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Welcome to PHIDIAS!

     The Pathogen-Host Interaction Data Integration and Analysis System (PHIDIAS) is a web-based module system and centralized resource for biomedical researchers to investigate integrated genome sequences, curated literature information, and gene expression data related to pathogen-host interactions (PHI, also called host-pathogen interactions or HPI) for pathogens with high priority in public health and biological defense. Infectious diseases remain among the most common and fatal of diseases. According to estimations of the World Health Organization, infectious diseases caused 14.7 million deaths in 2001, accounting for 26% of the total global mortality. Infectious disease is the result of an interactive relationship between a pathogen and its host. Integration and analysis of various data related to pathogens and pathogen-host interactions will yield a better understanding of and means for the control of infectious diseases induced by pathogens. PHIDIAS is aimed at organizing and elucidating the fundamental PHI insights.

      The development of PHIDIAS was initiated with the development of the Brucella Bioinformatics Portal (BBP). Brucella is a facultative intracellular bacterium that causes brucellosis, one of the most common zoonotic diseases in the world in humans and a variety of animal species. BBP integrates different data sets about Brucella, including genomic DNA and protein sequence data, gene-gene interactions, and literature mining data. BBP has been used as one of the most important bioinformatics portals for the brucellosis community. The literature annotation of Brucella related information was based on an internally developed semi-automatic literature mining and curation system (Limix). Such a literature mining and curation system has later been updated and used in many of our database development, including VIOLIN (, the most comprehensive vaccine database and analysis resource.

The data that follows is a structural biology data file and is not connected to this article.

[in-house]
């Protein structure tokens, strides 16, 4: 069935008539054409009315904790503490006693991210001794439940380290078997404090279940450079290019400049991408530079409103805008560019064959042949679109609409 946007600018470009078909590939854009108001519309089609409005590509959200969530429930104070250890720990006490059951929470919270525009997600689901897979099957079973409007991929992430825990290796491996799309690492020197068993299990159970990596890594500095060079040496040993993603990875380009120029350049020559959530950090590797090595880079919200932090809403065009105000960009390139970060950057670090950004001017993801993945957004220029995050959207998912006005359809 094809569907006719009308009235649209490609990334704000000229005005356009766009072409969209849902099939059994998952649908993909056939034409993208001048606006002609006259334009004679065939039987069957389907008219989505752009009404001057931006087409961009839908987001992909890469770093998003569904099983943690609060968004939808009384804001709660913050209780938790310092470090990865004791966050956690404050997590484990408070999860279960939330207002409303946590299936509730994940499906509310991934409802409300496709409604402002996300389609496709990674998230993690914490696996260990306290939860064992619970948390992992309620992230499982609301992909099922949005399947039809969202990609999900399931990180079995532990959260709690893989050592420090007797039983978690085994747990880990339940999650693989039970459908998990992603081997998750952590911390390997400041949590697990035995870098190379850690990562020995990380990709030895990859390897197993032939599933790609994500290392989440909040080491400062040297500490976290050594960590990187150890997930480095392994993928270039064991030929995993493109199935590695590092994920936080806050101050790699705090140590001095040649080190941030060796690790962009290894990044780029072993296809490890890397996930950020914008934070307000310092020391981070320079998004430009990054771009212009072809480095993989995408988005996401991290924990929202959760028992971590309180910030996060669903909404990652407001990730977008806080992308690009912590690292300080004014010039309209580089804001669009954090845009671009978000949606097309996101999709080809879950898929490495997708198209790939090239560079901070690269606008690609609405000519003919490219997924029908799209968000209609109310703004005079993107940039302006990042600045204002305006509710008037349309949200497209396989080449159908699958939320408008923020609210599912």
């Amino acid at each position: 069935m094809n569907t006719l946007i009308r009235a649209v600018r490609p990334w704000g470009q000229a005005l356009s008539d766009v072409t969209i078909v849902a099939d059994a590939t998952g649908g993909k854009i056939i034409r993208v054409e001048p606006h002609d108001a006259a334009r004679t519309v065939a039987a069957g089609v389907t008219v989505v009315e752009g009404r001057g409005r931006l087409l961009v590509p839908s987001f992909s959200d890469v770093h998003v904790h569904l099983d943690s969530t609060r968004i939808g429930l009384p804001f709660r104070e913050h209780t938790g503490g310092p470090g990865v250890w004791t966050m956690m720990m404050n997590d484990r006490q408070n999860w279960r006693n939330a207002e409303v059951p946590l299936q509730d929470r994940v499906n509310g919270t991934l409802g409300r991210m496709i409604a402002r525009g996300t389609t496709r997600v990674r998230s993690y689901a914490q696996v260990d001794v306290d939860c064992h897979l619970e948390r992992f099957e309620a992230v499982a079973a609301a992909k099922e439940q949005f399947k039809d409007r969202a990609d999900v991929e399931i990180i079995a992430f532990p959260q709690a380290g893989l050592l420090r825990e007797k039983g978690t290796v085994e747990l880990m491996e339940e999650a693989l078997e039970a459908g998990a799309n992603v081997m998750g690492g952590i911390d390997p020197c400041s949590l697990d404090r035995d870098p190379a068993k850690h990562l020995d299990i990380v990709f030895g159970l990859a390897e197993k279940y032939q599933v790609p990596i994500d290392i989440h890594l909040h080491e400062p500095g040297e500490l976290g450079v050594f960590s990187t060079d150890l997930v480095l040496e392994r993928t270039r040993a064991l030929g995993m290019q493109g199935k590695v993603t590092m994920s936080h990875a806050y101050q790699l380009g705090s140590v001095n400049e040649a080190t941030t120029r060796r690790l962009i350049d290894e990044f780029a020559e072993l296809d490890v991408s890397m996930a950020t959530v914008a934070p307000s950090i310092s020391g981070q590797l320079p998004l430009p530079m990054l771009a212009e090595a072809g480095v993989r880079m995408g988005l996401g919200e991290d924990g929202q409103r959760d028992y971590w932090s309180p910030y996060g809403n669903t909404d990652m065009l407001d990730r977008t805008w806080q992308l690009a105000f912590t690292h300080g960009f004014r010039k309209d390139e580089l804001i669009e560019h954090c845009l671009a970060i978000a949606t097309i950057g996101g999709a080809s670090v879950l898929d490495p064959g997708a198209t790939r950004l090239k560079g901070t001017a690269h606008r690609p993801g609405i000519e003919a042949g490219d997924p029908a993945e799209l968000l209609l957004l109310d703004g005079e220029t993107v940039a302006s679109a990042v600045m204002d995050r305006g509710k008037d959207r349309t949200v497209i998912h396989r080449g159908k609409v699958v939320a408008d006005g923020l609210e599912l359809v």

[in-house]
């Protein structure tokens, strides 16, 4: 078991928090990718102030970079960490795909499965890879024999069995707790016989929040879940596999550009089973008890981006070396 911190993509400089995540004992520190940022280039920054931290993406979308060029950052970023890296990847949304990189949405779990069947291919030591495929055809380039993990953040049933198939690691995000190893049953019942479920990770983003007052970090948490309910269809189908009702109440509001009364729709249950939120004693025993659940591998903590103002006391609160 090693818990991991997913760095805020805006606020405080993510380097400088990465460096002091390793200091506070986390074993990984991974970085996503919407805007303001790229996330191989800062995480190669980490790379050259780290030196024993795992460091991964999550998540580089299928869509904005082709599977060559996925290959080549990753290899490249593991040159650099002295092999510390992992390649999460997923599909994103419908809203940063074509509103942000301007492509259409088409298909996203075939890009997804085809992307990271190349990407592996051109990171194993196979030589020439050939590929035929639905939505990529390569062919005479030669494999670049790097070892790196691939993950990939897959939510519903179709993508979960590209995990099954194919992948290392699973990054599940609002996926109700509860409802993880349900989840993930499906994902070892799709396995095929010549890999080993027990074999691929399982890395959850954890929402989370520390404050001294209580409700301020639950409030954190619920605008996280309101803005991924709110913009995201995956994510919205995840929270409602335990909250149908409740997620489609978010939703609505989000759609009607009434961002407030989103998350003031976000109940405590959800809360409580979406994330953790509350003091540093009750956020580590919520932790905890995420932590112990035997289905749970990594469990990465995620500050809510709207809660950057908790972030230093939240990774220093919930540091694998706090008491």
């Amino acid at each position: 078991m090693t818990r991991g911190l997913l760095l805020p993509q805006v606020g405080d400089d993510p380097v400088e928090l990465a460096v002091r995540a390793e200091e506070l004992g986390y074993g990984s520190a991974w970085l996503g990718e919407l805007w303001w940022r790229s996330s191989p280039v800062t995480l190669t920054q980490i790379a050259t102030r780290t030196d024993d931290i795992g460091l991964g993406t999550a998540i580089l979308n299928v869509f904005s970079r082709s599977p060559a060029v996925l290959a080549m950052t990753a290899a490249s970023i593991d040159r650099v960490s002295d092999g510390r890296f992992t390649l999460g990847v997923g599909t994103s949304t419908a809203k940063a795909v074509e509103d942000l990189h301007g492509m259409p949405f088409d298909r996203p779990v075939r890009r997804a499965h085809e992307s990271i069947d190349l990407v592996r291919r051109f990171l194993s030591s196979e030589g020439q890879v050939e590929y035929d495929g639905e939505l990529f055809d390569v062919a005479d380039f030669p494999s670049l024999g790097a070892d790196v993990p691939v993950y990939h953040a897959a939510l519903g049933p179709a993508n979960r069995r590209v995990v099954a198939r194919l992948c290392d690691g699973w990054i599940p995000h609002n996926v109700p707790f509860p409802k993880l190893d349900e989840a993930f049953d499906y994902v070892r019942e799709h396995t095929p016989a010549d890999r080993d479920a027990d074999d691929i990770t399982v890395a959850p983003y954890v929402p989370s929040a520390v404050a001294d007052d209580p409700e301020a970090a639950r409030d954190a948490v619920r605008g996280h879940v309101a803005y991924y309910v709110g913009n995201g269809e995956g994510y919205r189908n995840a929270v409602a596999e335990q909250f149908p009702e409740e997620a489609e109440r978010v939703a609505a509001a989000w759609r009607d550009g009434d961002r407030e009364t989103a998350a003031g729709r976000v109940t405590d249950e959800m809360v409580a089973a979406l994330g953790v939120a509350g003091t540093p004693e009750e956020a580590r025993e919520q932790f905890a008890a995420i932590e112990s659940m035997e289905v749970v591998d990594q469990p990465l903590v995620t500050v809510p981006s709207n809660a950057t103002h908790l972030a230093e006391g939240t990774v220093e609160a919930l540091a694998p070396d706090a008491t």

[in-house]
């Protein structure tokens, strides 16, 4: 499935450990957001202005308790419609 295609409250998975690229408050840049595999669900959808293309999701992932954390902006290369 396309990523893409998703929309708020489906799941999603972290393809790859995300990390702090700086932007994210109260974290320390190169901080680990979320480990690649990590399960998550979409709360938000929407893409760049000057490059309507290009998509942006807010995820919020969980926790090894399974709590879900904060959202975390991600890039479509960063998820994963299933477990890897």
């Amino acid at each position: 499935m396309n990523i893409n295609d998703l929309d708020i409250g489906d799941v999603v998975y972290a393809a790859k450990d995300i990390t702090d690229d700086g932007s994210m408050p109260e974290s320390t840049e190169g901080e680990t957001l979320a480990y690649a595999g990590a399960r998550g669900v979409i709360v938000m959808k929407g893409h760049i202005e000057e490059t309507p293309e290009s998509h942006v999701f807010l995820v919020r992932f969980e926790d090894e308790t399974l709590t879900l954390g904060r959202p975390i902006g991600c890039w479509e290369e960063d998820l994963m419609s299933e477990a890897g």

With the success of the BBP, we have extended many styles used in BBP to other pathogens and eventually developed the PHIDIAS! Many new features are also included in BBP.

      One central theme in PHI research is the identification and understanding of virulence factors from various pathogens. A new release from PHIDIAS is the recent announcement of the PHIDIAS Victors program, which includes thousands of manually curated virulence factors from ~100 pathogens important for the health of humans and animals.

      We have focused our research and development on manual annotation and analysis of virulence factors, host immune defenders, and how they interact during the intricate PHI processes. Another focus of our research is to explore how ontologies can be used to better represent, integrate, and analyze important factors in pathogen-host interactions.

      Note that the PGBrowser genome browsing program, which was reported in the original PHIDIAS paper, has been retired in PHIDIAS. Many genome browsing programs exist online. For example, the NIH/NIAID Bioinformatiics Resource Centers (BRCs) provide such services, including PATRIC for bacterial organisms, EuPathDB for eukaryotic pathogens, ViPR for virus pathogens.

      We anticipate and wish that PHIDIAS become a system for researchers to address scientific PHI questions with the ultimate goal of successfully fighting against various infectious diseases.

      Phidias was a great Greek sculptor and architect in the 5th Century B.C. It was said that Phidias alone had seen the exact images of the gods. He established forever image conceptions of Zeus in the Statue of Zeus at Olympia and Athena in the Parthenon. It is our wish that like Phidias who achieved his greatness in his career, PHIDIAS will help us to elucidate the fundamental mechanisms beyond the intimate interactions between pathogens and hosts.